Photographer and writer Teju Cole—author of Open City—has written this account of his encounter with V. S. Naipaul at a dinner party in The New Yorker. Here are some excerpts, with the link to the full report below.
Two years ago, I was invited to a dinner party in New York. It took place on the Upper East Side of Manhattan, in a penthouse apartment. Our host was not merely rich: she had a name that through long association with money had itself become a shorthand for wealth. The dinner was being held in honor of a writer, by now old and famous, on the publication of his latest and perhaps final book. And because the book was about Africa, and because as a man ages his thoughts circle around questions of legacy, the writer, who was not himself African, had requested, in lieu of a normal book launch, a quiet dinner with a group of young African writers. This was how I came to be invited.
I stood in the luxurious living room of the penthouse, glass in hand, surrounded by Morandi’s paintings and Picasso’s prints. To the sound of a small bell, from a private elevator the old writer and his middle-aged wife emerged. He was short and stout—a little fat, even, though you could see he hadn’t always been so—and he walked across the marble floor unsteadily, with the aid of a walking stick, and with the aid of his wife, a dark-haired, dark-eyed woman, taller than him, glamorous in her pashmina. My agent, who was also the old writer’s agent, introduced us. “Teju, meet Vidia Naipaul.”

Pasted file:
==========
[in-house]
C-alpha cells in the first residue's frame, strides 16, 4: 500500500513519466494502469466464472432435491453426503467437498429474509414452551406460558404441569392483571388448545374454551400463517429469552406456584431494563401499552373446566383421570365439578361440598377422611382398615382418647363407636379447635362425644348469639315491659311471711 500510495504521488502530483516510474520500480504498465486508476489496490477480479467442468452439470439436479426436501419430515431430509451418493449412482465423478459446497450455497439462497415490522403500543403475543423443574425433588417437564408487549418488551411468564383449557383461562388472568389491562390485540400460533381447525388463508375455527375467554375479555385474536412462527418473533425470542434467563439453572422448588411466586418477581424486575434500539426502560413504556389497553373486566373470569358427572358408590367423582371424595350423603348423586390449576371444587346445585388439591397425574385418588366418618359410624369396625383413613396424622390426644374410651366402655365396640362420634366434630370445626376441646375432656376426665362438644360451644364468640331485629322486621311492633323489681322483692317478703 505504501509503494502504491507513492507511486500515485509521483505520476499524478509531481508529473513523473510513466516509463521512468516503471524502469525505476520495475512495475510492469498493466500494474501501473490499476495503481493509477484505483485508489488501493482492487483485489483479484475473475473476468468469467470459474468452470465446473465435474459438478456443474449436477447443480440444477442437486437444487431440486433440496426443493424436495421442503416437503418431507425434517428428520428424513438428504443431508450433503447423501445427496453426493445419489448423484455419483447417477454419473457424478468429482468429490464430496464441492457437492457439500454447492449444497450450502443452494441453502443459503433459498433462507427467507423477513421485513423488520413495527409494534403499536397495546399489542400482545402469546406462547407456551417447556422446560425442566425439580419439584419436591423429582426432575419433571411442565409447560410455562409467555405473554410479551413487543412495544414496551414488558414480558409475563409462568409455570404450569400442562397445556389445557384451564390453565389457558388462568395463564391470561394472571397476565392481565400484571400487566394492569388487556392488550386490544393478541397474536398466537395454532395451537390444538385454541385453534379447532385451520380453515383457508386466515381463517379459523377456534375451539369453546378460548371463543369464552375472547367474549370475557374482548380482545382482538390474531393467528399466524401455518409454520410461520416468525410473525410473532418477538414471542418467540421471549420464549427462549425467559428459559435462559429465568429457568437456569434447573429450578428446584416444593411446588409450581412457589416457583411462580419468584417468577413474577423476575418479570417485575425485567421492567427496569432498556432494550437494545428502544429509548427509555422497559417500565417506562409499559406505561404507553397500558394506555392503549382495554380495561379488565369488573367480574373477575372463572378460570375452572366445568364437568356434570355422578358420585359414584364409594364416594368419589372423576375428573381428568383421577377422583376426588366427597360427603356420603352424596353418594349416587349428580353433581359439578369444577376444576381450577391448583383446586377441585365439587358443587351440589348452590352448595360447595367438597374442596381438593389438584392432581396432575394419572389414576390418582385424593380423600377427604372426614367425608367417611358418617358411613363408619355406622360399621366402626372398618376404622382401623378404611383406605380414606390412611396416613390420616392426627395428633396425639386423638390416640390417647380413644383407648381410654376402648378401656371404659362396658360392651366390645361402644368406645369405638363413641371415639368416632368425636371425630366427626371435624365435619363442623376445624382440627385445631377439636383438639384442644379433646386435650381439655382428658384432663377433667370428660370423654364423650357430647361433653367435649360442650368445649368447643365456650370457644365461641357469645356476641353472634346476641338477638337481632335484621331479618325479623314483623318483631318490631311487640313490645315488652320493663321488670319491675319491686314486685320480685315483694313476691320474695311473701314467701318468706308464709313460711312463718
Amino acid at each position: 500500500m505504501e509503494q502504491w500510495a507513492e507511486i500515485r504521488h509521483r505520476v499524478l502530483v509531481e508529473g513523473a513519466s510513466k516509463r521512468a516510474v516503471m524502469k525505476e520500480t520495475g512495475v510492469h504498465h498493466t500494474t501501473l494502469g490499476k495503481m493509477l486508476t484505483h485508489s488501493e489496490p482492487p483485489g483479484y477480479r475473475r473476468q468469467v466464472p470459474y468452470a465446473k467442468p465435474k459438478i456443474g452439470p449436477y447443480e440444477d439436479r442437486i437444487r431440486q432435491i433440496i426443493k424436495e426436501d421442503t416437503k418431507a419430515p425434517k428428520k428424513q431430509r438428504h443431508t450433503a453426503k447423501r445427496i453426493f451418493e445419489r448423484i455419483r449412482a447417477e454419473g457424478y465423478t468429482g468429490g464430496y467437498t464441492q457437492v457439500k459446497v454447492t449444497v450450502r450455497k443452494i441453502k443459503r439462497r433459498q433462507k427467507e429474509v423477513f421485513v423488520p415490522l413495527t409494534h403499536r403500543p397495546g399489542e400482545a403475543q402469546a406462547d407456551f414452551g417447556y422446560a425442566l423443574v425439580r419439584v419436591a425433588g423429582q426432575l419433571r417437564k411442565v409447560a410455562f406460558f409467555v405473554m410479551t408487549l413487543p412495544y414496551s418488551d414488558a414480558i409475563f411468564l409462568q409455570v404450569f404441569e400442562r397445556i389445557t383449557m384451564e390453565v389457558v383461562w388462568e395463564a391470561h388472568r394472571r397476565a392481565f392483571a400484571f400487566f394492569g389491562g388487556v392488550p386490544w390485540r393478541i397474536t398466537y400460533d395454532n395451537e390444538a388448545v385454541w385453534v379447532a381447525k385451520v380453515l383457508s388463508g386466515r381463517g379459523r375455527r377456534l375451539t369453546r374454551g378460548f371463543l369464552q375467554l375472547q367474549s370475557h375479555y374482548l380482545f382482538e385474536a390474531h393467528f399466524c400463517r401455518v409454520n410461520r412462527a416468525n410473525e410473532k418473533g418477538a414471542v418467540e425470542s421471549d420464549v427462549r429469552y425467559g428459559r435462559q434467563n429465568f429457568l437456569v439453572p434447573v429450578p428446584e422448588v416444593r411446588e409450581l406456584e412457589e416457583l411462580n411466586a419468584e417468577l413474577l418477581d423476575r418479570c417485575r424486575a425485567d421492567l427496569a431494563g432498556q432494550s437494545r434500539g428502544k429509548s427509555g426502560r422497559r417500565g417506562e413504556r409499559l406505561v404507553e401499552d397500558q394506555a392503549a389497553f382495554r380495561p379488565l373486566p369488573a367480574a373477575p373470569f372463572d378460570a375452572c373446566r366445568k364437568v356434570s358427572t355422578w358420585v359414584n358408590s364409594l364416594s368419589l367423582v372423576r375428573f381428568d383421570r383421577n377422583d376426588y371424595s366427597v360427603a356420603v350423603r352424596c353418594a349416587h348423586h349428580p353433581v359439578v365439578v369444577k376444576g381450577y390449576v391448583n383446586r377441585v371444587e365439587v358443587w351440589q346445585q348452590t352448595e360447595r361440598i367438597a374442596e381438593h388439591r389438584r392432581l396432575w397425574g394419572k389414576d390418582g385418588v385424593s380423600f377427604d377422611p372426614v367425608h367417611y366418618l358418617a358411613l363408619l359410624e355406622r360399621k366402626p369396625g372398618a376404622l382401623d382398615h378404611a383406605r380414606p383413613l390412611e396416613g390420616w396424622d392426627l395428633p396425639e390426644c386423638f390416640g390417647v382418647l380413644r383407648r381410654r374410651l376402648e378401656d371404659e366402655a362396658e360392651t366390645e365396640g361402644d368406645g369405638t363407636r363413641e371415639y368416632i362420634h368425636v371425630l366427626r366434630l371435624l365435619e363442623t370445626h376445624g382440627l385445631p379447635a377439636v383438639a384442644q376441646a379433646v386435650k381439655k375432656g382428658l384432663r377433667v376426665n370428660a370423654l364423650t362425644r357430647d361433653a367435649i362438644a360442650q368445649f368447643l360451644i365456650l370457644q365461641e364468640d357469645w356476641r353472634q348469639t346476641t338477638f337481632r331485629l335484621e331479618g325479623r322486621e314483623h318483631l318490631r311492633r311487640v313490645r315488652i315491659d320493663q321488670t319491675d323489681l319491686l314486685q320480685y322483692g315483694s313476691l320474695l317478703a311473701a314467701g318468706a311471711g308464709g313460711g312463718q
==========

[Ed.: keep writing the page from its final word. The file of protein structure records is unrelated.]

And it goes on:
The faint hiss of champagne being poured. The clink of glasses. Far below us was the obscurity of the East River and, beyond it, the borough of Queens, glimmering in the dark. In all that darkness was an infinity of information, invisible under the cloak of night. Vidia—please call me Vidia, he had said—whom the agent had told about my work on Lagos and New York, said, “Have you written about Tutuola?” I said, no, I hadn’t. “It would be interesting,” he said. I demurred, and said I found the work odd, minor. There was something in Tutuola’s ghosts and forests and unidiomatic English that confirmed the prejudices of a European audience. “That’s what would be interesting about it,” he said. “A reconsideration. You would be able to say something about it, something of value.”
. . .
At dinner, in addition to Sir Vidia and Lady Naipaul, there was a well-known American actor and his third wife. There were Vidia’s editor, our agent and his wife, our host, and three other young African writers. The host’s family claret was served with dinner, served after a proud announcement of its provenance, and poured almost ritualistically. Such things are bound to disappoint, but this one was possibly the best wine I had ever tasted. And, buoyed by it, we began to toast V. S. Naipaul, who sat in his chair, bunched up in it, serene but a little tired, nodding repeatedly, saying, “Thank you, thank you,” with his characteristic bis, the repetition of language that was second nature to him. When three or four others had spoken, I gathered up my courage and said: “Vidia, I would like to join the others in celebrating your work”—though, in truth, the new book, called “The Masque of Africa,” ostensibly a study of African religion, was oddly narrow and stilted, not as good as his other voyages of inquiry, though still full of beautiful observation and language; but there is a time for literary criticism, and a time for toasts. I went on: “Your work which has meant so much to an entire generation of post-colonial writers. I don’t agree with all your views, and in fact there are many of them I strongly disagree with,”—I said “strongly” with what I hoped was a menacing tone—“but from you I have learned how to be productively disagreeable in my own views. I and others have learned, from you, that it is fine to be independent, that it is fine to go your own way and go against the crowd. You went your own way no matter what it cost you. Thank you for that.” I raised my glass, and everyone else raised theirs. A silence fell and Vidia looked sober, almost chastened. But it was a soft look. “Thank you,” he said. “I’m very moved. I’m very moved.”
. . .